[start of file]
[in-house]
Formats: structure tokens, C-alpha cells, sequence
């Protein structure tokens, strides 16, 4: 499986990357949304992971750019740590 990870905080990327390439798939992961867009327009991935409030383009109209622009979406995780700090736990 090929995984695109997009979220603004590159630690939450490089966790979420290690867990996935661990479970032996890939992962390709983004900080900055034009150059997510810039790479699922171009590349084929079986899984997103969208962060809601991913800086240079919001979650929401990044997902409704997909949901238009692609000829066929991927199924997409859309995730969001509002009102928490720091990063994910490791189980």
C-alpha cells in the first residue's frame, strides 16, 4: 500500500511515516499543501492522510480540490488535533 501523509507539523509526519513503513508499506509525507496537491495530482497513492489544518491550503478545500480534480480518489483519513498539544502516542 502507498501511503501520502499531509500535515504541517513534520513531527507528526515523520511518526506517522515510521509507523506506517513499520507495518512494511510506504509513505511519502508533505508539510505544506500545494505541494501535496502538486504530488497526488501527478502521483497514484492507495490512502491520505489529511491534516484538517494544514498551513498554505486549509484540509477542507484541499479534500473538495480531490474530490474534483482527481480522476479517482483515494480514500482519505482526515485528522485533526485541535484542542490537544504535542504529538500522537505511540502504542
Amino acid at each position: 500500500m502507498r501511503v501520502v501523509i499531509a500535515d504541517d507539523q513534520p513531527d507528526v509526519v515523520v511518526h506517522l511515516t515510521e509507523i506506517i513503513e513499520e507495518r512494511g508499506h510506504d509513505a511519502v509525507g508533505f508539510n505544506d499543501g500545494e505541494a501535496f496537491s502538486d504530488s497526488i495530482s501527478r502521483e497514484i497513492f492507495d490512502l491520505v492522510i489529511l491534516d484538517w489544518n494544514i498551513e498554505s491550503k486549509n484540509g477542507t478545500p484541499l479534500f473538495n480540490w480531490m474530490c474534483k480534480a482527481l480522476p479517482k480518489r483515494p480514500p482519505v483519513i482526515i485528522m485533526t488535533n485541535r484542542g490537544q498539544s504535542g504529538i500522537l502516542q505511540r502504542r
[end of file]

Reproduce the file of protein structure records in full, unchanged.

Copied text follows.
[in-house]
Formats: structure tokens, C-alpha cells, sequence
């Protein structure tokens, strides 16, 4: 499986990357949304992971750019740590 990870905080990327390439798939992961867009327009991935409030383009109209622009979406995780700090736990 090929995984695109997009979220603004590159630690939450490089966790979420290690867990996935661990479970032996890939992962390709983004900080900055034009150059997510810039790479699922171009590349084929079986899984997103969208962060809601991913800086240079919001979650929401990044997902409704997909949901238009692609000829066929991927199924997409859309995730969001509002009102928490720091990063994910490791189980």
C-alpha cells in the first residue's frame, strides 16, 4: 500500500511515516499543501492522510480540490488535533 501523509507539523509526519513503513508499506509525507496537491495530482497513492489544518491550503478545500480534480480518489483519513498539544502516542 502507498501511503501520502499531509500535515504541517513534520513531527507528526515523520511518526506517522515510521509507523506506517513499520507495518512494511510506504509513505511519502508533505508539510505544506500545494505541494501535496502538486504530488497526488501527478502521483497514484492507495490512502491520505489529511491534516484538517494544514498551513498554505486549509484540509477542507484541499479534500473538495480531490474530490474534483482527481480522476479517482483515494480514500482519505482526515485528522485533526485541535484542542490537544504535542504529538500522537505511540502504542
Amino acid at each position: 500500500m502507498r501511503v501520502v501523509i499531509a500535515d504541517d507539523q513534520p513531527d507528526v509526519v515523520v511518526h506517522l511515516t515510521e509507523i506506517i513503513e513499520e507495518r512494511g508499506h510506504d509513505a511519502v509525507g508533505f508539510n505544506d499543501g500545494e505541494a501535496f496537491s502538486d504530488s497526488i495530482s501527478r502521483e497514484i497513492f492507495d490512502l491520505v492522510i489529511l491534516d484538517w489544518n494544514i498551513e498554505s491550503k486549509n484540509g477542507t478545500p484541499l479534500f473538495n480540490w480531490m474530490c474534483k480534480a482527481l480522476p479517482k480518489r483515494p480514500p482519505v483519513i482526515i485528522m485533526t488535533n485541535r484542542g490537544q498539544s504535542g504529538i500522537l502516542q505511540r502504542r